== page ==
50th anniversary Vail Tales: Vail remains Earl’s world
VAIL – If there is a Vail original, it’s Earl Eaton.
Decades before Vail was Vail, Eaton knew the mountain west of Vail Pass would make a good ski area.
He grew up near Squaw Creek in Edwards and found his way to the top of that mountain because he could, and because it might be fun. Some stories have him prospecting for uranium. That’s not true. He was hunting as a kid with his dad and brothers, Eaton said years later, but he didn’t correct it because it’s a great story.
What he found was white gold.
There are lots of versions of how Earl found the place and how he told Seibert about it. We like this version.
Eaton and Seibert met in 1947 in Aspen, where they were working and skiing at the time. The Aspen ski area opened in 1946.
When they weren’t earning a living, they were searching for the perfect ski mountain.
During the next decade, they checked out a dozen or so mountains in almost as many Western states, but none had what they were looking for.
In the winter of 1957, they were both working at Loveland ski area, or “Hemp Hill” as the rope tow-served hill was known – Seibert as the ski area manager and Eaton in maintenance and ski patrol.
One night around the potbelly stove in Buckley’s Store in Silver Plume, Eaton whispered to Seibert that he may have found their mountain.
What Eaton actually said was that it was the “damndest ski mountain” he’d ever seen.
“I knew it would be a success when I told Pete about it,” Eaton said. “He was a dreamer just like me.”
Before dawn on Tuesday, March 19, 1957, they parked their jeep on the shoulder of U.S. Highway 6 in the Gore Creek Valley. The climb was long, the snow was deep and Seibert began to wonder whether it would be worth it.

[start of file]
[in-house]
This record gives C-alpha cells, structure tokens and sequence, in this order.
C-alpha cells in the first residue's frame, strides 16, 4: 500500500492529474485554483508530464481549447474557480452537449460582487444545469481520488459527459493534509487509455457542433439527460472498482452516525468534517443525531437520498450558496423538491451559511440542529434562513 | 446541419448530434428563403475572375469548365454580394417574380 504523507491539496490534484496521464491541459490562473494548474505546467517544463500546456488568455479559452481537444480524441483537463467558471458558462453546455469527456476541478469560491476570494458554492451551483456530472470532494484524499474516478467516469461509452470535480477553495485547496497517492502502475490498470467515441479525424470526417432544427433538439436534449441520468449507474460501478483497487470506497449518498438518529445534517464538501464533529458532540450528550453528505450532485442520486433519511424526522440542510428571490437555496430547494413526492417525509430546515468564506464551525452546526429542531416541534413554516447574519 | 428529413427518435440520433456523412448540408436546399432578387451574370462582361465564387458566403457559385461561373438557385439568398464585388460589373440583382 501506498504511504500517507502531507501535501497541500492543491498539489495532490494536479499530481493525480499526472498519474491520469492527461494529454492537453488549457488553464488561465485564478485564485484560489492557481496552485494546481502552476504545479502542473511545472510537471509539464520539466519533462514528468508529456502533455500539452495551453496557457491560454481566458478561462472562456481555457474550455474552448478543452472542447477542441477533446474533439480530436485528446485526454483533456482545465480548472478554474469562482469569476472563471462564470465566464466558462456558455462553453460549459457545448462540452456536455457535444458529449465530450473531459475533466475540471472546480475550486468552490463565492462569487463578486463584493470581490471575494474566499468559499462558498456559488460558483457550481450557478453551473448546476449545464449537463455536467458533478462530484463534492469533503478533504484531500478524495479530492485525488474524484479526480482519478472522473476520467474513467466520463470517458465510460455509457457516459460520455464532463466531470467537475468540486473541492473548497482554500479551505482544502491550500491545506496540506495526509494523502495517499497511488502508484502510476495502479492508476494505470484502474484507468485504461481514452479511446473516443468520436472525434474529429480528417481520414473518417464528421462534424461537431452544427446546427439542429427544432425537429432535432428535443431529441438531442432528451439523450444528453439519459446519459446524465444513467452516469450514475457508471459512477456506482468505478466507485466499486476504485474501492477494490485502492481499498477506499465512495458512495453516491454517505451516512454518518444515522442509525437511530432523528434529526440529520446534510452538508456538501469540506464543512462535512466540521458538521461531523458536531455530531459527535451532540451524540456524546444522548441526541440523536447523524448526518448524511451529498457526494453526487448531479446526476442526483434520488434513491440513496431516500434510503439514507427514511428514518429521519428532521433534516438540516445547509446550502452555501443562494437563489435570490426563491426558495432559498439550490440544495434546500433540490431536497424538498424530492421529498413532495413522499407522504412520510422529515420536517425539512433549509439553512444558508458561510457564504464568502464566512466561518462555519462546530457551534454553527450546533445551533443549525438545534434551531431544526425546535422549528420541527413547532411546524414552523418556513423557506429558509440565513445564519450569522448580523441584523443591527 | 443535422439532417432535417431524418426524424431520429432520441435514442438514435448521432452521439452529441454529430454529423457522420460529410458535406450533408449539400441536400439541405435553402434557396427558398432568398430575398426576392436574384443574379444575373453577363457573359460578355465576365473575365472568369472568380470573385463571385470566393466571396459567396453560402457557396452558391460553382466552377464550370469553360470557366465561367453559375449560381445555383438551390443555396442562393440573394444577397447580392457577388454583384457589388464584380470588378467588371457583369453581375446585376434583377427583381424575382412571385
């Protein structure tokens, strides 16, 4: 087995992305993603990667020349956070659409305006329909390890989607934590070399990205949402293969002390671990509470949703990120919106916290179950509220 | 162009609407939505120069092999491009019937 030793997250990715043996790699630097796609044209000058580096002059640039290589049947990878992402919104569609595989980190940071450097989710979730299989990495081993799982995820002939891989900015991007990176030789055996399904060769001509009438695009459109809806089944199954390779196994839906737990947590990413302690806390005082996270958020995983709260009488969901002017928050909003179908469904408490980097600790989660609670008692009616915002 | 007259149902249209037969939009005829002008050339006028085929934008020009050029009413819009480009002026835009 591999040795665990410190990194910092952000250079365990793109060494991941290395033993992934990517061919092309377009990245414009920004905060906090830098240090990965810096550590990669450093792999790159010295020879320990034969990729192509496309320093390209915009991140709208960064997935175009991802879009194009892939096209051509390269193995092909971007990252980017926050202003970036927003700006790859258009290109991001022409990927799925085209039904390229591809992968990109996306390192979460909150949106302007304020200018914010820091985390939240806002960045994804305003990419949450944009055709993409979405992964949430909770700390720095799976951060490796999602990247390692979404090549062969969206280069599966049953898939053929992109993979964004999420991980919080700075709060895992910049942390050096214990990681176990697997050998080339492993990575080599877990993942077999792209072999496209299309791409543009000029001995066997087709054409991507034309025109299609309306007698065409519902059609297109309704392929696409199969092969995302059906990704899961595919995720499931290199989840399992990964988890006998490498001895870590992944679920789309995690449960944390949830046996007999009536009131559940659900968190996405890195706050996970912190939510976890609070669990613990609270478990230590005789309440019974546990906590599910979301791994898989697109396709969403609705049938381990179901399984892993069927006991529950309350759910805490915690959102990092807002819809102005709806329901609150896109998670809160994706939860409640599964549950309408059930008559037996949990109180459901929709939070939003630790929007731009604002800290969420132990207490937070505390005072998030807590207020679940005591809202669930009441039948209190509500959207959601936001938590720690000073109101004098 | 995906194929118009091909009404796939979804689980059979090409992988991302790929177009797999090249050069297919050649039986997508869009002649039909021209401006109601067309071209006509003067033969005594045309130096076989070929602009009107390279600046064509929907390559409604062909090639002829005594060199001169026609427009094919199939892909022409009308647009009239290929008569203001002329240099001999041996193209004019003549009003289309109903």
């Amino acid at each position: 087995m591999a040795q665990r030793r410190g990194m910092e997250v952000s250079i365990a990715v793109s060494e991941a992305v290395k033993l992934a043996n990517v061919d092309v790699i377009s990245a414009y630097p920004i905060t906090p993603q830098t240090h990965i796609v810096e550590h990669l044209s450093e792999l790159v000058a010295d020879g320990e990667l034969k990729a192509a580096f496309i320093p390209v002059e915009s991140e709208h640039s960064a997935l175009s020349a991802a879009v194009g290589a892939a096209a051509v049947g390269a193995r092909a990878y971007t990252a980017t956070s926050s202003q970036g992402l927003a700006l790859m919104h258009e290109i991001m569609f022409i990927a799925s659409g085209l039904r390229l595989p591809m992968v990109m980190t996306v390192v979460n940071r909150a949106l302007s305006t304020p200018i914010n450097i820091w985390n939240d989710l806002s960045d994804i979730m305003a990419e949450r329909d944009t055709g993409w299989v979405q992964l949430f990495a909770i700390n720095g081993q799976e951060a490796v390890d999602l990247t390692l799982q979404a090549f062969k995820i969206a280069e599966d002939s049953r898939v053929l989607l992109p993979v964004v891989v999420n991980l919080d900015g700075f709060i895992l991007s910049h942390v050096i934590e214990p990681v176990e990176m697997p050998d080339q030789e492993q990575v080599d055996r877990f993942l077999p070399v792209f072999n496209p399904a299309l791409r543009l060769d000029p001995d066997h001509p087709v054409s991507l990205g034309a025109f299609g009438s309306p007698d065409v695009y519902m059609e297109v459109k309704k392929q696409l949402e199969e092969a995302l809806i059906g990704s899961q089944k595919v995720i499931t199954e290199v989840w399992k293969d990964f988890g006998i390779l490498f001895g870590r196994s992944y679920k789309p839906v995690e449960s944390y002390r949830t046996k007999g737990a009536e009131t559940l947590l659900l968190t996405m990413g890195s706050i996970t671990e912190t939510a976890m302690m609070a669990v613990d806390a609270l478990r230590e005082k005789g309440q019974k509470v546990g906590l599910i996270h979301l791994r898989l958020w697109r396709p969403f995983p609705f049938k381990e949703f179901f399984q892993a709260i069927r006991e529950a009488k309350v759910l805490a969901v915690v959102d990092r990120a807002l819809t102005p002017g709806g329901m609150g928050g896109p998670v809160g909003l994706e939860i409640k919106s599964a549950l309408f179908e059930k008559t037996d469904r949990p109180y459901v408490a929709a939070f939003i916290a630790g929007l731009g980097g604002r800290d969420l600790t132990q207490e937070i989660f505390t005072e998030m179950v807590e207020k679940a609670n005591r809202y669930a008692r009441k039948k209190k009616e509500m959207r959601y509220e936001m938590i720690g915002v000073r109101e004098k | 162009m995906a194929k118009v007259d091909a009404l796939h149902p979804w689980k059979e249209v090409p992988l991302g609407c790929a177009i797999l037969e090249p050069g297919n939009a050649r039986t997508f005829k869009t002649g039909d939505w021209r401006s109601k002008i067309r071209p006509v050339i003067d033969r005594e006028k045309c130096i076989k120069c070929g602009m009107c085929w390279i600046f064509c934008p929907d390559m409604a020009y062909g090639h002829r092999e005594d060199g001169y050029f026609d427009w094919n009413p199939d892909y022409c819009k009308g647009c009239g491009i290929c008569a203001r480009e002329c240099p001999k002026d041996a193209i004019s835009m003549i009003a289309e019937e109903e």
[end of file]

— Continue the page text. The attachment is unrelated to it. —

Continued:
What Seibert said was, “I hope we’re not wasting our time.”
What Eaton answered was, “Hunting for a good ski mountain is never a waste of time.”
Eaton didn’t talk much about early Vail’s cast of characters. What he remembered best is building the first gondola and the lifts.
“It didn’t rain much that summer before we opened,” Eaton said. “Good thing because it would have slowed us down.”
Eaton was at his best when he was building and repairing things, making equipment work just a little longer when it should have died long before.
He invented the world’s first grooming machine out of a piece of culvert and some scrap lumber.
He developed and built a snow riding gadget he called the Ee-Z Ski. You ride it like a short bicycle with skis on it. The old prospector in him rescued a pair of shaped skis and a bike frame from a recycle bin.
He was riding his Ee-Z Ski on the last day of a ski season about 10 years ago, his best day on snow, he said. It was one of those crud snow days that send the faint of heart running for the bar.
“I went down the lift line in China Bowl,” he grinned. “Everyone on the lift was cheering and I was cheering back at them. I was having the most fun I’ve ever had on snow.”
After that he went over and skied the bowl named after him – Earl’s Bowl.
Staff Writer Randy Wyrick can be reached at 970-748-2935 or email@example.com.
The person found in the Blue River on Monday afternoon has been identified as John Scott Still, 53, according to the Summit County Coroner’s Office.